One of my guilty pleasures is to have a traditional wet shave, and then with my hands dripping with Yardley Black Label Cologne, massaging it into my face and neck. It’s an antiquated product, decades away from fragrant modernity, and even further away in spirit. Here is a blend of old school citric elements and slightly raw herbaceous ingredients - especially lavender, and yet it always avoids fustiness. It is augmented by a warm aromatic oakmoss base which pervades much of its lifespan. Despite being only a brief conveyor of vintage masculinity, it brings such joy to these supple cheeks, that I shall forever have a bottle to hand.
It would be a rather glib statement to declare that Burberry's For Men is the finest fragrance I have ever encountered, but I can be confident in stating that I have never been bedecked by anything finer. It belongs with other fragrant luminaries such as Derby and Patou Pour Homme in that it exudes a certain lustre, a golden hue that is almost beyond words.
There is little in the listed constituent ingredients to suggest anything other than an eighties chypre-class dreadnought, with a standard spec opening. At its heart it feels peppery, boozy with a palpable garnish of juniper. There are shades of Yatagan,Phileas, and even a schmeer of Revillon Pour Homme, but Burberry's, even when pitched against these estimable compositions, remains outstanding.
It is of little consequence that both the eau de toilette and the cologne versions are blighted by a lack of stamina and projection. There is just so much beauty and elegance being exuded that almost anything can be forgiven.
01st April, 2016 (last edited: 02nd April, 2016)
Savile Row is a slightly unusual composition, initially substandard and messy, it develops into a fine, if linear blend of sweet floral notes with light leather overtones. Towards the end of a wearing I sometimes become irked and fatigued by its repetitive note. Consequently, it is only an occasional visitor to my skin these days and then only on cooler days. Given its modest price, it belongs firmly in the company of other bang for buckers like Zino, Carven Homme and Horizon.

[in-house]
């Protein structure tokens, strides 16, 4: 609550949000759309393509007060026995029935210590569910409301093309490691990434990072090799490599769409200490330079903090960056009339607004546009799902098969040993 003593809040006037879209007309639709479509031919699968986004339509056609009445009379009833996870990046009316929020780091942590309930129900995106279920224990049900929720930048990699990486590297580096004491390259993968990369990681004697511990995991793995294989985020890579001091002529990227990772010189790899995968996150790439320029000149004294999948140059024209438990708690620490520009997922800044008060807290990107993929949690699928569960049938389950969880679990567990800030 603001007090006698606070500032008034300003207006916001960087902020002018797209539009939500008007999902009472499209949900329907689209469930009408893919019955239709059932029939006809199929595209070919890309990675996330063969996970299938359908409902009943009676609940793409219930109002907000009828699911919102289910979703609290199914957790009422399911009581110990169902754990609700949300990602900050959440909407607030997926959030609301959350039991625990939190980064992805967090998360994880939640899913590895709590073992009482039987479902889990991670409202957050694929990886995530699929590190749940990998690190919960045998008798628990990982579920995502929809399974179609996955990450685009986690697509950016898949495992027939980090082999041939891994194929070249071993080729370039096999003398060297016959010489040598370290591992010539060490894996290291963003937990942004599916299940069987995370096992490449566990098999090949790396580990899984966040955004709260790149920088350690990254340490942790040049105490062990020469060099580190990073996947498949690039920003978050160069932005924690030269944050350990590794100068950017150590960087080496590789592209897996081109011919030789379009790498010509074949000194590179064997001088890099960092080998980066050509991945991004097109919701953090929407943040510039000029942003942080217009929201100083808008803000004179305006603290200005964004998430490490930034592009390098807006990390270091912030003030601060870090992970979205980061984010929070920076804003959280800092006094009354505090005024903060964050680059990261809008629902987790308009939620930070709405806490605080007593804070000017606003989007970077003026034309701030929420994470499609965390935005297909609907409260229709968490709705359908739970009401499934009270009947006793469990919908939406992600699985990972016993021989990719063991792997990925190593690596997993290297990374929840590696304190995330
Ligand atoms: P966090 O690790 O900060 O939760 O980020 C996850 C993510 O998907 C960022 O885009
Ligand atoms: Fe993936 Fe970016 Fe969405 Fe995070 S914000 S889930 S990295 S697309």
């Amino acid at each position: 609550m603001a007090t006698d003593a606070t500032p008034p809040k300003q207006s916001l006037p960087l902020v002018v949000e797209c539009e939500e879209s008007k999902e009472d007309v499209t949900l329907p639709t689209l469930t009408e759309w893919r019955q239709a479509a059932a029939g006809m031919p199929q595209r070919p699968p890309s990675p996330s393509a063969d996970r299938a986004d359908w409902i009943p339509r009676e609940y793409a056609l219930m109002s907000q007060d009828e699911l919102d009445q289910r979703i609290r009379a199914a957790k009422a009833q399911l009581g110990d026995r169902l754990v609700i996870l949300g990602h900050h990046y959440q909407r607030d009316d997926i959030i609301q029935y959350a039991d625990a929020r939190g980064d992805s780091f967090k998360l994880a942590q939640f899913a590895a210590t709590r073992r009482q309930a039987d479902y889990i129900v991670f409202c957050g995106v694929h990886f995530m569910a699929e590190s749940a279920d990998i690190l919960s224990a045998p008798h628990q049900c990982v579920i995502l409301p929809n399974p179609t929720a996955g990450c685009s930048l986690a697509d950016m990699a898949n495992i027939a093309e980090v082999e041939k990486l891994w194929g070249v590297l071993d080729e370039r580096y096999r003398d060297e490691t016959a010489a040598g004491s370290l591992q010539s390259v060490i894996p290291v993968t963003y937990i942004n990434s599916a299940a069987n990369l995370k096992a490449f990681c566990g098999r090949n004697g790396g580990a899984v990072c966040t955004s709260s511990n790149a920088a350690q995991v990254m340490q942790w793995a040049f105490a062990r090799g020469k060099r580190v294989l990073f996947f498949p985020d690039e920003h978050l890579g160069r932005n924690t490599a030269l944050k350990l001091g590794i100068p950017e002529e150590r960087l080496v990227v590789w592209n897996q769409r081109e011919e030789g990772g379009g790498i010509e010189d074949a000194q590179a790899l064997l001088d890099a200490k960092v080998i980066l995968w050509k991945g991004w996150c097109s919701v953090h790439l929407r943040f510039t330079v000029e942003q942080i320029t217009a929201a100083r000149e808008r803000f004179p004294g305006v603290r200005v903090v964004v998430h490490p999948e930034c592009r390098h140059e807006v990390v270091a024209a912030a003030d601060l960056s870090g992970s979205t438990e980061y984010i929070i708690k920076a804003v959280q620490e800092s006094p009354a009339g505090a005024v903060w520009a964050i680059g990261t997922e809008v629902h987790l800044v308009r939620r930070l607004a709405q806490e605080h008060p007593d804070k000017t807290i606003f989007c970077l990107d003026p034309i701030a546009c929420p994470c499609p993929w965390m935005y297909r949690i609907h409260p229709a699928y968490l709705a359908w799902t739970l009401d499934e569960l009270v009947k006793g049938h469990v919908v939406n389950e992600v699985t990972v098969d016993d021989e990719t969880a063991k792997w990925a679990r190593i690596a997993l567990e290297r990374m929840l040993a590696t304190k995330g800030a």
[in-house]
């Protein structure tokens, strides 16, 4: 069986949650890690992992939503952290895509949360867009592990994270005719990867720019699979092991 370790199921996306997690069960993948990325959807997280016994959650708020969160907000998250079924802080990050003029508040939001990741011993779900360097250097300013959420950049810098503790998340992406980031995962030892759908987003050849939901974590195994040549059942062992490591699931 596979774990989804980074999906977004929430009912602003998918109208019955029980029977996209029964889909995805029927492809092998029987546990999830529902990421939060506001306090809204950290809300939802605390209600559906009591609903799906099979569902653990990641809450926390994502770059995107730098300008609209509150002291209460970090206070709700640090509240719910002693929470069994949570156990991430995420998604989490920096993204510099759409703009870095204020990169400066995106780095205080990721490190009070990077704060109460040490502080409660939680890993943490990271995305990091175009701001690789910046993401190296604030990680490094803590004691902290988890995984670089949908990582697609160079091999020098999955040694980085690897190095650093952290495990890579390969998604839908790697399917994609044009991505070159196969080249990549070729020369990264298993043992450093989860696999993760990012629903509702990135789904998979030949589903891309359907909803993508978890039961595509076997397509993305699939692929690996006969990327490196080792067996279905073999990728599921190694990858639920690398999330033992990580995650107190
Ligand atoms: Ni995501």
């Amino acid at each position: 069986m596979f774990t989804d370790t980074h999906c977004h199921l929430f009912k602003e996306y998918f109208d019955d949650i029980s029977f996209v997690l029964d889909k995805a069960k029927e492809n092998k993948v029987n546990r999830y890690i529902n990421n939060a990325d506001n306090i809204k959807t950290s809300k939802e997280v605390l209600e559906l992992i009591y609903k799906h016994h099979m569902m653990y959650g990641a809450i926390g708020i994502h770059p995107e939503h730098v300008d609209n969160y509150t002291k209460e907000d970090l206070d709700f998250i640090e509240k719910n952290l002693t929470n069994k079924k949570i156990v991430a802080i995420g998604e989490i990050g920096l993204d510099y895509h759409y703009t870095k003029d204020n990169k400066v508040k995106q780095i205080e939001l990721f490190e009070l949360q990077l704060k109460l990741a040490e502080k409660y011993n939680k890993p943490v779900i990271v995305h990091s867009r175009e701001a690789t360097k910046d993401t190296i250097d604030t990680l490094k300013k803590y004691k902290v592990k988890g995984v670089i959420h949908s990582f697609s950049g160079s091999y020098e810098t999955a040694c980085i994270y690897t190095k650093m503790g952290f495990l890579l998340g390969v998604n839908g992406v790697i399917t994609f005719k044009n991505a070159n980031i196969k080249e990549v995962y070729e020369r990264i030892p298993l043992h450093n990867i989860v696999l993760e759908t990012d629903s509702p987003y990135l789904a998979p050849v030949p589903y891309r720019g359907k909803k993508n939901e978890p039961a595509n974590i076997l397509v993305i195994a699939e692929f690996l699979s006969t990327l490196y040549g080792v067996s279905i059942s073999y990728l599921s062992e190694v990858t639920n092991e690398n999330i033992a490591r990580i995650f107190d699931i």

01st April, 2016 (last edited: 02nd April, 2016)
Revillon Pour Homme is a verdant, woody fougere, which is delightful in all its phases. The composite seventies opening is benign, soothing and benefits from the absence of the clichéd citrus influence present in so many contemporaries.
The latter stages are especially noteworthy, from the resinous arboreal heart notes, to the oakmoss dominated base. Although this is often overlooked in most lists of great fougeres, it's a simple and beautiful composition and deserving of wider appreciation.
It is slightly marred by longevity and projection issues - on my skin it behaves much more like an Edc. Even the Haute Concentrate variant fails to fully remedy the issue. Despite this,I can thoroughly recommend the four hour journey that Revillon Pour Homme provides.
Delight in the iconic Armani bottle(rendered super cool by the inky glass), but don't expect much after the atomiser has been deployed.
It is in essence a more expensive and muscular version of Cavalli Black. They share the same monochromatic early and middle phases, and it's as bleak and featureless an olfactory landscape as you will find anywhere. It is dry, peppery, and slightly spicy, but it lacks nuance, creativity and is rather predictable.
The light at the end of a seemingly interminable tunnel is the endearing dry down. It may be familiar, but the sweet tonka and amber finish is surprisingly robust, and plays well against the pinched dryness of the cedar.
The final couple of hours almost compensate for the preceding dreariness, but not quite.
24th June, 2014 (last edited: 28th August, 2014)
I am not entirely sure what value there is in producing a skin scent with a thirty minute lifespan, but perhaps Armani could enlighten us. Aside from the rather fetching bottle, Eau d’Aromes is a feeble simulacrum of Eau Pour Homme, and succeeds only in swelling Armani's considerable catalogue of deadwood.
The citrus and herbal accord that is briefly created is redolent of its 80s forebear, but never remotely recreates the flawed genius of the original. Eau d’Aromes is forgettable and rather unnecessary.
Aside from the sublime first twenty minutes of Paul Smith Story, this is a brand that has failed to inspire me with any of its offerings. There is often a high level of creativity and invention in their releases, but as yet I have detected little evidence of a fragrance which maintains a consistently high quality throughout.